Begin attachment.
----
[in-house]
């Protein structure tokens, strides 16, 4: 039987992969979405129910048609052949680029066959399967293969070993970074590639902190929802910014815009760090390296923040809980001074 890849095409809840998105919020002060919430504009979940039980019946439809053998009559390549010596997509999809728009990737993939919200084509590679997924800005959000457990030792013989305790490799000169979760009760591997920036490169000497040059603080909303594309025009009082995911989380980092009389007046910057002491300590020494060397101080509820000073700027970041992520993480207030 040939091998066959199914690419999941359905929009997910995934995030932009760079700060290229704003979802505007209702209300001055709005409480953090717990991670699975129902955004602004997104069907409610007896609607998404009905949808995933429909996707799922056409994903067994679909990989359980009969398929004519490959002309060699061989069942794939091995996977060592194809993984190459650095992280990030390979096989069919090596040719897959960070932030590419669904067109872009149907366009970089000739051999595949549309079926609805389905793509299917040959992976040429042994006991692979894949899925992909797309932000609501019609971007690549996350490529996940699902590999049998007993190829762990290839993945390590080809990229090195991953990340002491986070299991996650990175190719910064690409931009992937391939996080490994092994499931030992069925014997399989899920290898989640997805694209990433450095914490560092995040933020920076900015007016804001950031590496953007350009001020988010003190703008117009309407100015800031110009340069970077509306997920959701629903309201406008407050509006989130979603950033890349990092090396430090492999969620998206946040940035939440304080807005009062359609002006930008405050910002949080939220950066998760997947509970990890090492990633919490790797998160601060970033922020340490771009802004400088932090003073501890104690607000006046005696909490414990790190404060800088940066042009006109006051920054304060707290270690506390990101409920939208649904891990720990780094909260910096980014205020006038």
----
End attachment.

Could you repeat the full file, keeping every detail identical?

[in-house]
């Protein structure tokens, strides 16, 4: 039987992969979405129910048609052949680029066959399967293969070993970074590639902190929802910014815009760090390296923040809980001074 890849095409809840998105919020002060919430504009979940039980019946439809053998009559390549010596997509999809728009990737993939919200084509590679997924800005959000457990030792013989305790490799000169979760009760591997920036490169000497040059603080909303594309025009009082995911989380980092009389007046910057002491300590020494060397101080509820000073700027970041992520993480207030 040939091998066959199914690419999941359905929009997910995934995030932009760079700060290229704003979802505007209702209300001055709005409480953090717990991670699975129902955004602004997104069907409610007896609607998404009905949808995933429909996707799922056409994903067994679909990989359980009969398929004519490959002309060699061989069942794939091995996977060592194809993984190459650095992280990030390979096989069919090596040719897959960070932030590419669904067109872009149907366009970089000739051999595949549309079926609805389905793509299917040959992976040429042994006991692979894949899925992909797309932000609501019609971007690549996350490529996940699902590999049998007993190829762990290839993945390590080809990229090195991953990340002491986070299991996650990175190719910064690409931009992937391939996080490994092994499931030992069925014997399989899920290898989640997805694209990433450095914490560092995040933020920076900015007016804001950031590496953007350009001020988010003190703008117009309407100015800031110009340069970077509306997920959701629903309201406008407050509006989130979603950033890349990092090396430090492999969620998206946040940035939440304080807005009062359609002006930008405050910002949080939220950066998760997947509970990890090492990633919490790797998160601060970033922020340490771009802004400088932090003073501890104690607000006046005696909490414990790190404060800088940066042009006109006051920054304060707290270690506390990101409920939208649904891990720990780094909260910096980014205020006038």